I looked around, admiring the architectural beauty of the deteriorating buildings. I marveled at the 1950s cars on the side of the street and heard the faint roar of diesel engines in the distance. The vehicles’ pristine conditions testified to the innovation, creativity, and persistence of the Cuban people.
Locals, some in jeans and faded shirts, others without shoes, walked along with the crowds. Many wore the same kinds of race-day attire you might see in the U.S., from singlets with bib numbers taped to the front, to good old running shorts. Some spectators sat on the sidewalks; others watched the festivities from their windows.
I stumbled into conversation with a man who had come from a different province with two of his friends. I found their accent hard to understand, but believe he told me he had just injured himself and was unable to run. He walked with me throughout the course as I snapped photographs. We talked the entire 30 minutes. Unfortunately, I can’t remember his name, or the details of the conversation. The mental movie of my memories shows only the faces of my MaraCuba friends. However, I see smiles and remember feeling proud as I held the conversation using my shaky Spanish.
As I returned to the finish line, I watched several speakers take the podium. A few insightCuba participants, including an older man (one of my favorite travel companions) received awards. I couldn’t help but take a photograph. Our insightCuba tour leaders motioned for us to meet back up, so I turned and said “mucho gusto” to my new Cuban friends, and gave them each a customary goodbye kiss on the cheek. I wanted to find my dad and tell him I made a friend and spoke Spanish the entire time. The high of maintaining that conversation carried me through the day. Who would have thought I would one day be walking the streets of Cuba talking with a local in his native language?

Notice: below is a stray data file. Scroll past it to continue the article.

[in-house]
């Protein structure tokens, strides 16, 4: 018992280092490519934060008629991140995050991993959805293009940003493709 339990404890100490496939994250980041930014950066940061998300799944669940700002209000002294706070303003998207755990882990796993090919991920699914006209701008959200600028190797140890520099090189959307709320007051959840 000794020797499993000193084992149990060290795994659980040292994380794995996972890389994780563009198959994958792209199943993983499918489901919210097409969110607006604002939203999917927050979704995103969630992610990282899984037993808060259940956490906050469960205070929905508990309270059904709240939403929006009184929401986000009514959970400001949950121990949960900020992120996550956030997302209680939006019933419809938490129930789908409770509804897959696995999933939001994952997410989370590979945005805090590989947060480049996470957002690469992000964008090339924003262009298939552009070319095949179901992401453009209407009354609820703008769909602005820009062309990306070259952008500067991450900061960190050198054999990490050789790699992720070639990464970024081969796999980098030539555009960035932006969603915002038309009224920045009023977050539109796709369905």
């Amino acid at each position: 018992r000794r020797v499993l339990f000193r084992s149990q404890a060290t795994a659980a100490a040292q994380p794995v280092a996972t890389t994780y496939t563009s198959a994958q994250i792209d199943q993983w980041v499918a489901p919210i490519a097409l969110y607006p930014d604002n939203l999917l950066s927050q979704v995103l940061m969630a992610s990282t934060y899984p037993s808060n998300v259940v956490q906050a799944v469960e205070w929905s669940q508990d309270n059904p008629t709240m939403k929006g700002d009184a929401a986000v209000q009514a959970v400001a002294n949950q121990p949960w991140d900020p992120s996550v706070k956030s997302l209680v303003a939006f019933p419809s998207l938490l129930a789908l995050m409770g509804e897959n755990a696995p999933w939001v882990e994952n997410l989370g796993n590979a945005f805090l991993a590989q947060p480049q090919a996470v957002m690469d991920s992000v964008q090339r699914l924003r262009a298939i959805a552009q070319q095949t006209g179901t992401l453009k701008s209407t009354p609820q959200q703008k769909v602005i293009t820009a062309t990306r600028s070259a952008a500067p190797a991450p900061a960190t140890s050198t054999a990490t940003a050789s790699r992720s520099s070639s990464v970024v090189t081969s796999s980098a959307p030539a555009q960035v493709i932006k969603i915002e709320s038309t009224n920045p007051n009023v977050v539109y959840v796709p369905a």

Marabana, a separate event, tested my every facet. I felt caught up in the spirit that filled the streets, and made friends along my running path. Of course, I focused on running rather than photography. Even though I was not thrilled to run a 3K the day before a full marathon, I am grateful to MaraCuba for allowing me the opportunity to soak up the culture at a walking pace and photograph the course.
As the youngest runner with insightCuba, and possibly the youngest American participating in the full marathon that year (not to mention probably the only member of a father-daughter American duo to run the full Marabana), I’m overwhelmed with feelings. My experience in Cuba has filled me with pride, knowledge, and humility—and memories I’ll carry throughout my life. I can think of no individual I would rather share the experience with than my father. I am forever grateful to him for many things. One of these is sending me the text telling me I would be participating in my first marathon in Cuba.